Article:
Table of Contents
- Cellulitis facts
- What is cellulitis?
- What are cellulitis symptoms and signs?
- Where does cellulitis occur?
- What does cellulitis look like?
- What are cellulitis risk factors?
- What causes cellulitis? Is cellulitis contagious?
- How is cellulitis diagnosed, and what is the treatment for cellulitis?
- Can cellulitis be prevented?
- What is the outlook/prognosis for cellulitis? What are complications of cellulitis?
What is cellulitis?
Cellulitis is a bacterial infection of the skin and tissues beneath the skin. Unlike impetigo, which is a very superficial skin infection, cellulitis is an infection that also involves the skin's deeper layers: the dermis and subcutaneous tissue.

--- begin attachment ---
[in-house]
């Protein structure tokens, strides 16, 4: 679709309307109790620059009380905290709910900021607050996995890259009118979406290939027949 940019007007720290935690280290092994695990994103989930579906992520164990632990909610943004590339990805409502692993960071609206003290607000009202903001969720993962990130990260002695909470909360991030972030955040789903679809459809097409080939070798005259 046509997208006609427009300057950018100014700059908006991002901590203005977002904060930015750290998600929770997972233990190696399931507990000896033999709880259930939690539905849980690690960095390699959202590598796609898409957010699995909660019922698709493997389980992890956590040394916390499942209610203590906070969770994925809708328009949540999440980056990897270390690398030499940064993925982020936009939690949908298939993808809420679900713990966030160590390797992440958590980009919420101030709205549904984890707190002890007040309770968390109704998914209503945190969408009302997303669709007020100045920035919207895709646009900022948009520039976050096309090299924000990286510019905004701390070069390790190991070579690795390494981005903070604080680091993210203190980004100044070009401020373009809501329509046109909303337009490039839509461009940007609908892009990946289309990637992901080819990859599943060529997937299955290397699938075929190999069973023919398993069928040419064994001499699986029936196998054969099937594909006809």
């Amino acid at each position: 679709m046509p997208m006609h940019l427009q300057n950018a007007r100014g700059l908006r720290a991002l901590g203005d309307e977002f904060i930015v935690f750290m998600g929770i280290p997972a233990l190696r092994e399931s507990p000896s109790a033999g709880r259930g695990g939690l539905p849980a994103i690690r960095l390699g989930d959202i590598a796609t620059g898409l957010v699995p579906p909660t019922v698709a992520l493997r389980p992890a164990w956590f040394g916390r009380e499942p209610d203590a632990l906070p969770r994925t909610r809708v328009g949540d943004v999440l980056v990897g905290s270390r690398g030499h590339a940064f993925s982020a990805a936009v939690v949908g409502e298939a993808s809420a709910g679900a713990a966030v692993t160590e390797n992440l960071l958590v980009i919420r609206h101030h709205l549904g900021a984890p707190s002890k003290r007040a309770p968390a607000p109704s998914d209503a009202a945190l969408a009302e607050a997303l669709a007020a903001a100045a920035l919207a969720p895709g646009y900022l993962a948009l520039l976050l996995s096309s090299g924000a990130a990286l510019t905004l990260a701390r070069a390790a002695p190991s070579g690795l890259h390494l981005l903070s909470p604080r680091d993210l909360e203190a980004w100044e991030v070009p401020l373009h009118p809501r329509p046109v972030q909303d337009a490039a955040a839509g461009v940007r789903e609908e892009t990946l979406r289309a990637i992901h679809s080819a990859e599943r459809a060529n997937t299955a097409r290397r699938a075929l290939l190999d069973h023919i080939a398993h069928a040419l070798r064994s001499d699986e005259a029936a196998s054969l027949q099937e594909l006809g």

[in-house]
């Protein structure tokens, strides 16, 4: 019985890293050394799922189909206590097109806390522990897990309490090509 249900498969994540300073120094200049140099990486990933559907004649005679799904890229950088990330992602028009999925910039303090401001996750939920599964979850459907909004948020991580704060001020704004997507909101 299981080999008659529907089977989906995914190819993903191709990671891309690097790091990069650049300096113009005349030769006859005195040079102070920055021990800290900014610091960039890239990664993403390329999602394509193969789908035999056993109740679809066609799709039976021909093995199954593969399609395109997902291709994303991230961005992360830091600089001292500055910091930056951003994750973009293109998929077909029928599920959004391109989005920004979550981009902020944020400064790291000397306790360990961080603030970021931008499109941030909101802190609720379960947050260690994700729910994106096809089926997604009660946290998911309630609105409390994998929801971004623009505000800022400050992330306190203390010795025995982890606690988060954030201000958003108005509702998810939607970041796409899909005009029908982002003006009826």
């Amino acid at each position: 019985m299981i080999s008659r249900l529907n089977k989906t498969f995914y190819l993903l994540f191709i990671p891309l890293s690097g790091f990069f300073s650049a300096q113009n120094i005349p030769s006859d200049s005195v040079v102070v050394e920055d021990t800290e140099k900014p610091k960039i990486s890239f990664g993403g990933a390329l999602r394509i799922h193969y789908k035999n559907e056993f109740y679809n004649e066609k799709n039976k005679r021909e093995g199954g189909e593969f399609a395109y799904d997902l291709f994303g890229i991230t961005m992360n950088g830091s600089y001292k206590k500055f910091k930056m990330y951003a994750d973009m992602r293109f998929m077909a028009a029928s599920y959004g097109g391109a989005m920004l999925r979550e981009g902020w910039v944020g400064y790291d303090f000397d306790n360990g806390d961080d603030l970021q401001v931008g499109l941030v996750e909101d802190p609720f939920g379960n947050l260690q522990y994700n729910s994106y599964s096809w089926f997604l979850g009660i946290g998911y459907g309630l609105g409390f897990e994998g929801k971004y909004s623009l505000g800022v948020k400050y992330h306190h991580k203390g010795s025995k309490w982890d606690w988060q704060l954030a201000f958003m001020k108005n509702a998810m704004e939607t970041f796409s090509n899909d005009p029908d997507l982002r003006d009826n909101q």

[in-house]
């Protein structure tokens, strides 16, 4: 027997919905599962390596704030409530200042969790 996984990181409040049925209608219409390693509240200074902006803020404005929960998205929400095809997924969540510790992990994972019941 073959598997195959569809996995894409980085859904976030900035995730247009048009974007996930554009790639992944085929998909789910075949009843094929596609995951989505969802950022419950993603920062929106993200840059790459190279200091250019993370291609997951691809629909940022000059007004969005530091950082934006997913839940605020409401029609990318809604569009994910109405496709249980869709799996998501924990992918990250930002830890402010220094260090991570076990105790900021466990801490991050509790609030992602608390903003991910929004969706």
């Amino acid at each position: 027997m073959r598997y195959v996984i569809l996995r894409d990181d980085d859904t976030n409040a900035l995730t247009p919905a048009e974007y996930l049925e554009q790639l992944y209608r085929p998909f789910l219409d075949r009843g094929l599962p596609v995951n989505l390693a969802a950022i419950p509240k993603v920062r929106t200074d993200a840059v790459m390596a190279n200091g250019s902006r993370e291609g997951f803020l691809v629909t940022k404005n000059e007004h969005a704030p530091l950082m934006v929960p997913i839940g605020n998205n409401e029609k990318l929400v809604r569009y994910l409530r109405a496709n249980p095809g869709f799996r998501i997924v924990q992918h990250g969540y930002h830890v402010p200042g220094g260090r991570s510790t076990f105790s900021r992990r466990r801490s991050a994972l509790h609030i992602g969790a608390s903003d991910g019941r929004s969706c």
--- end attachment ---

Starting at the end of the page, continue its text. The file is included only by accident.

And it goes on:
The main bacteria responsible for cellulitis are Streptococcus and Staphylococcus ("staph"), the same bacteria that can cause impetigo. MRSA (methicillin-resistant Staph aureus) can also cause cellulitis. Sometimes, other bacteria (for example, Hemophilus influenzae, Pneumococcus, and Clostridium species) may cause cellulitis as well.
Cellulitis is fairly common and affects people of all races and ages. Men and women appear to be equally affected. Although cellulitis can occur in people of any age, it is most common in middle-aged and elderly people. Cellulitis is not contagious.